His approach to dosage is interesting in other ways. It would be logical to suppose that the sharper and leaner profile of Aligoté would demand a higher dosage, but not so. “I use very little in Aligoté as this is drunk quickly. I don’t use much dosage where the ageing is short.” He uses between 2-4 g/l. A higher dosage would not have time to integrate. “Some dosage should help fix the aromas and give a little fat, but the greater the dosage the longer the wine needs in bottle—maybe as much as eight years.”

Grégory exports 80 percent of his wine, which he describes as “a wine for wine specialists; for people who love Burgundy and not necessarily lovers of sparkling wine. These are wines to drink, not to collect.”

La Sentinelle

Parigot & Richard’s largest production blanc de blancs made up of 80 percent Chardonnay and 20 percent Aligoté mixed planting from two parcels at the top of the slope. 5 g/l dosage Lively, high-toned aroma. Floral with light citrus, a touch of brioche and almond notes. This is fine and straight. It shows delicacy and vibrancy. Swift and pure onto the finish. Delightful.


Rosé from 100 percent Pinot Noir. “we have 6-7g dosage, but ageing for 36 months will soften the dosage. A punchy red fruit aroma with biscuit and marmite. It’s sturdy. Full, quite generous with plentiful redcurrant fruit. Expressive autolytic characters. This combines substance with a refined touch.

Quartier Libre

Bourgogne Mousseux Blanc 100 percent Aligoté with 2 g/l dosage. Fresh and pithy with grapefruit notes. It is light and snappy with an appetizingly dry finish.


Bourgogne Mousseux Rouge 100 percent Pinot Noir with 30 months’ lees ageing and 7 g/l dosage. “I have to be very careful with the tannins and pressure or it will be undrinkable.” Uber expressive ripe redcurrant aroma. On the palate, tooty-fruitiness meets tacky tannins and gas. It feels wrong, but somehow quite good. Amply juicy and fresh. The fruity finish would work well with spicy food.

Maison Louis Picamelot, Rully

This mid-sized, family-run crémant producer has a striking, modern facility built into a quarry on the edge of Rully. The wine ages 7m (23ft) below the ground in a constant temperature of 10-12°C (50-53.6°F); they consider this “bio-climate” crucial to the quality of the ageing process. The company was founded in 1926 and has 18ha (44.5 acres) of its own vineyards, but also buys in grapes. I have mentioned escalating grape prices, but I was surprised, on being handed a list of bottle prices, that these would increase by 60 percent.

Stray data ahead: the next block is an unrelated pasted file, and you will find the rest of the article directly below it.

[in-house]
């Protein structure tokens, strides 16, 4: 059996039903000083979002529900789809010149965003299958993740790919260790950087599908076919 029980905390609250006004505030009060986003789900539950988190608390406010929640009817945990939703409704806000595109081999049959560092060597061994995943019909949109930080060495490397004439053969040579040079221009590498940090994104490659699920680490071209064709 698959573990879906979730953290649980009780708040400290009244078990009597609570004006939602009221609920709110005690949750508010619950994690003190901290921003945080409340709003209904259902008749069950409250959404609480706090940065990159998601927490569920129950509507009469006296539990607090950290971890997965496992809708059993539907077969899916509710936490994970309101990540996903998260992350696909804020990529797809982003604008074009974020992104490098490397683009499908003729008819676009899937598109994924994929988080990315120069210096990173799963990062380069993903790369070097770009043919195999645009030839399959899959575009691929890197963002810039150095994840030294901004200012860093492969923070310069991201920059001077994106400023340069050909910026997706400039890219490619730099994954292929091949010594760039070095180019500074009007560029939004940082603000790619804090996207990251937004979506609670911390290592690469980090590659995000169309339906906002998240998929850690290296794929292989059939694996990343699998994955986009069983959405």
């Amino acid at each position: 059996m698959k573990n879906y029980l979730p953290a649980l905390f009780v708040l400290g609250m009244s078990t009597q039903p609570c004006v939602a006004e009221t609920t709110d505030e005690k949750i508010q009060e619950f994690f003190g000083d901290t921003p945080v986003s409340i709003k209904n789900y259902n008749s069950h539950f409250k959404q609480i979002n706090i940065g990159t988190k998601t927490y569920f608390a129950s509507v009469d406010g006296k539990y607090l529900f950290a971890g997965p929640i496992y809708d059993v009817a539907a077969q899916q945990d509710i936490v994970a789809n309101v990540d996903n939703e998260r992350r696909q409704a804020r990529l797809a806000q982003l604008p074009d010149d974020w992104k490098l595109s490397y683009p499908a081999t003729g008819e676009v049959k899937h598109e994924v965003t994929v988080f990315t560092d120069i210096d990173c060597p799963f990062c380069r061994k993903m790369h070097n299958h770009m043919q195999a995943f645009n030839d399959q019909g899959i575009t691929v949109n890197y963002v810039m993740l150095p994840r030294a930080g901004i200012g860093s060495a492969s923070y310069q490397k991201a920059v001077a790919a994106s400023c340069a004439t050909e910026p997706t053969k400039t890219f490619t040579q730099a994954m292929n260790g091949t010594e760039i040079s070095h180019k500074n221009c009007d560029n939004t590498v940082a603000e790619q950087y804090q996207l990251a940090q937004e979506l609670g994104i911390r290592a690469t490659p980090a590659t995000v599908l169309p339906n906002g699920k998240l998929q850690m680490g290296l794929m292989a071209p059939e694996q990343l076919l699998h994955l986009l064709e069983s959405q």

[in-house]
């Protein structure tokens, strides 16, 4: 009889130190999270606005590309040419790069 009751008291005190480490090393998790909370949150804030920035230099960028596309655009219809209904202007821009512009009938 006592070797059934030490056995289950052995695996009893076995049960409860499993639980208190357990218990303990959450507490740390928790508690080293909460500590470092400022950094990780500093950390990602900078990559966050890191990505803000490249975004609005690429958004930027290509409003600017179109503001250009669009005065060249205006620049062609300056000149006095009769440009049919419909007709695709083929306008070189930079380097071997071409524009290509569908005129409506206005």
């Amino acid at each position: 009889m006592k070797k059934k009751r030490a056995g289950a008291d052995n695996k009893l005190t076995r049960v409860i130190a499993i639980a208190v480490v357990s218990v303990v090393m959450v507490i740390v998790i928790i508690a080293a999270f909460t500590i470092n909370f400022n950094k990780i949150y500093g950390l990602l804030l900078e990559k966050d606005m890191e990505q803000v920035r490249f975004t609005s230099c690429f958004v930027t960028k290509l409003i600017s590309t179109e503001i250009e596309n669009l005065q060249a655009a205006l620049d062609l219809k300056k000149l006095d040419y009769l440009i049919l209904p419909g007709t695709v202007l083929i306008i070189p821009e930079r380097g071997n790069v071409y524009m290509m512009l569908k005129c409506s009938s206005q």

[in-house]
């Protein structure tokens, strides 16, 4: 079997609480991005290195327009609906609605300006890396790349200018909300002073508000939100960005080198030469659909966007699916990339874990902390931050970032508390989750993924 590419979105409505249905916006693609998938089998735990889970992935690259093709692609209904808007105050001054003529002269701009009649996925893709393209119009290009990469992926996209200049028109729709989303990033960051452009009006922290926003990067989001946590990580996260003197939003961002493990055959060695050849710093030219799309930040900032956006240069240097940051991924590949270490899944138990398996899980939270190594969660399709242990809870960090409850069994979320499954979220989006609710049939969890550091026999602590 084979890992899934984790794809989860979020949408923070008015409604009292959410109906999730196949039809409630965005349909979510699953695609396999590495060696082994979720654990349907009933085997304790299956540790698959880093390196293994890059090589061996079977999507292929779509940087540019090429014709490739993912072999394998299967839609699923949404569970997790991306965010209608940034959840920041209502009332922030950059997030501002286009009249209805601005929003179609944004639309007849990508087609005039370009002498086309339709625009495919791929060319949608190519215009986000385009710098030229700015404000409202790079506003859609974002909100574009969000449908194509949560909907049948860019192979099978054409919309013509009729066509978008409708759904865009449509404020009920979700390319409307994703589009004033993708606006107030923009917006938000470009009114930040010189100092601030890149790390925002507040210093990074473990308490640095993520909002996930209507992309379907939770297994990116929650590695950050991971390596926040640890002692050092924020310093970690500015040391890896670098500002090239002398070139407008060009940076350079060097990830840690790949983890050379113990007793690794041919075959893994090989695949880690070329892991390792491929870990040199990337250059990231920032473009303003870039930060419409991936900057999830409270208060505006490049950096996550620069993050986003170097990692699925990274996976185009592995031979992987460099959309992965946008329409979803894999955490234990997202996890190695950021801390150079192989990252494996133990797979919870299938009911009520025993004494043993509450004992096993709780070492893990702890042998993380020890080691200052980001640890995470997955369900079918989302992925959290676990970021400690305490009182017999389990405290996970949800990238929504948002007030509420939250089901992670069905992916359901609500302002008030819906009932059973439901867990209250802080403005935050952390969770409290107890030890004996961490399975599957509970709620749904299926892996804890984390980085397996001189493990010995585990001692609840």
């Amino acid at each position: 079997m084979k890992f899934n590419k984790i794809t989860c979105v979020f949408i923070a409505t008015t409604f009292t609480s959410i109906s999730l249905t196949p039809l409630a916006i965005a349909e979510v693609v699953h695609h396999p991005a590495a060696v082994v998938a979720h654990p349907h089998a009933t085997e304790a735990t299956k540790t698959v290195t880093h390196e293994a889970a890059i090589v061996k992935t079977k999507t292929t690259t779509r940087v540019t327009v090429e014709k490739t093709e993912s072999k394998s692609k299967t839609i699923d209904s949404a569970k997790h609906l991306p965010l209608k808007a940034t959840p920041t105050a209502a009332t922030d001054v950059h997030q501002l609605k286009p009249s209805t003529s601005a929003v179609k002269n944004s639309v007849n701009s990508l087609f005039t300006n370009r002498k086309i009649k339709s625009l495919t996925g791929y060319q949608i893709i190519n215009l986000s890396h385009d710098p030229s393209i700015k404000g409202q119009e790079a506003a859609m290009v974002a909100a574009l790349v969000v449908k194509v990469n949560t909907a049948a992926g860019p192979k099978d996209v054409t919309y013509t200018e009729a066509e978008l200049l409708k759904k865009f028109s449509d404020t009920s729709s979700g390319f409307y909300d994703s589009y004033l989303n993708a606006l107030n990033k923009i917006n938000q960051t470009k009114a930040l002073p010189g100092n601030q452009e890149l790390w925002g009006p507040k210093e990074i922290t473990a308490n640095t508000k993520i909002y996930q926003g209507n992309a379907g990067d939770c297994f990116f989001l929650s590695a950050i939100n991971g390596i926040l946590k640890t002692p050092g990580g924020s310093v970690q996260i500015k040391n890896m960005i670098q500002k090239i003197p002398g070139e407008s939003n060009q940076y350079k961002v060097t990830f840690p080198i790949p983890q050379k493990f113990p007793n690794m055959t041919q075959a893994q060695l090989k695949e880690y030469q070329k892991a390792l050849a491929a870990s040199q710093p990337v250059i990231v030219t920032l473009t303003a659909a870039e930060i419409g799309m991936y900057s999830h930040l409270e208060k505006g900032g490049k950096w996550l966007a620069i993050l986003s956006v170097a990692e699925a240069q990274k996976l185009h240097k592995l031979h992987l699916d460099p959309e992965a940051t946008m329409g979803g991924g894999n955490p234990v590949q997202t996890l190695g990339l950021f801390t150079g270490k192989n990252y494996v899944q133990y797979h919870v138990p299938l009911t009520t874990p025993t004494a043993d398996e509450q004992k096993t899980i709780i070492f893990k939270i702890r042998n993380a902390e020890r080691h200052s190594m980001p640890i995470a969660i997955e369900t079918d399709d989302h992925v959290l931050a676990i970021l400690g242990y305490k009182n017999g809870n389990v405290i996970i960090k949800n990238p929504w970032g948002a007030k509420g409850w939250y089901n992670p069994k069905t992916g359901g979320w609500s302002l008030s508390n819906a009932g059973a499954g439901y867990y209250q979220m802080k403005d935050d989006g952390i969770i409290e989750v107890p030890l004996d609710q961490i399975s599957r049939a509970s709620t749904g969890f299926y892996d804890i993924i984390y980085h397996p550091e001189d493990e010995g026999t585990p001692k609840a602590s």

Here the philosophy is “terroir first […] The bubble is just a detail more,” I was told. “The base wine is what we work with.” They do not make any non-vintage wine here on the premise that a blend of vintages would compromise their aim to highlight the sense of place.

En Chazot, Blanc de Noirs Extra Brut 2017

From a single southeast-facing vineyard near St-Aubin. This has three years sur lattes and 5 g/l dosage. Floral with light biscuit and a hint of umami. Bite and slight grip on the palate. It has a crisp snap. It is lively and has a purposeful finish.

Les Reipes Blanc de Blancs Extra Brut 2017

100 percent Chardonnay from a south facing slope. This has four years sur lattes. Creme brûlée aroma; the palate is rather refined and certainly silky. A light and elegant Crémant.

Cuvée Jean-Baptiste Chautard 2015

Touch of Aligoté but 95 percent Chardonnay, some of which is fermented in oak. Four years sur lattes and 8 g/l dosage. The aroma is warmly delicious and intense. Elderflower aromas combine with rich buttery notes. It is smooth and deep, showing power and elegance. The finish is quite long.

A bit on the side

I can’t write about Crémant de Bourgogne without mentioning the trend for Burgundy domaines to produce a crémant on the side including Caroline Léstime, Jean Chartron, and Domaine des Terres de Velle in Auxey-Duresses. They don’t do the whole shebang—the base wine is carted off to a specialist to mange the second fermentation. I particularly liked the example from Boris Champy in Nantoux on the Hautes-Côtes de Beaune.

Domaine Boris Champy, Crémant de Bourgogne Petit Aigle 2019

Fresh, pure and citrus aroma. This is a light-bodied, straight, high-wired style with gentle mousse and slightly mineral finish.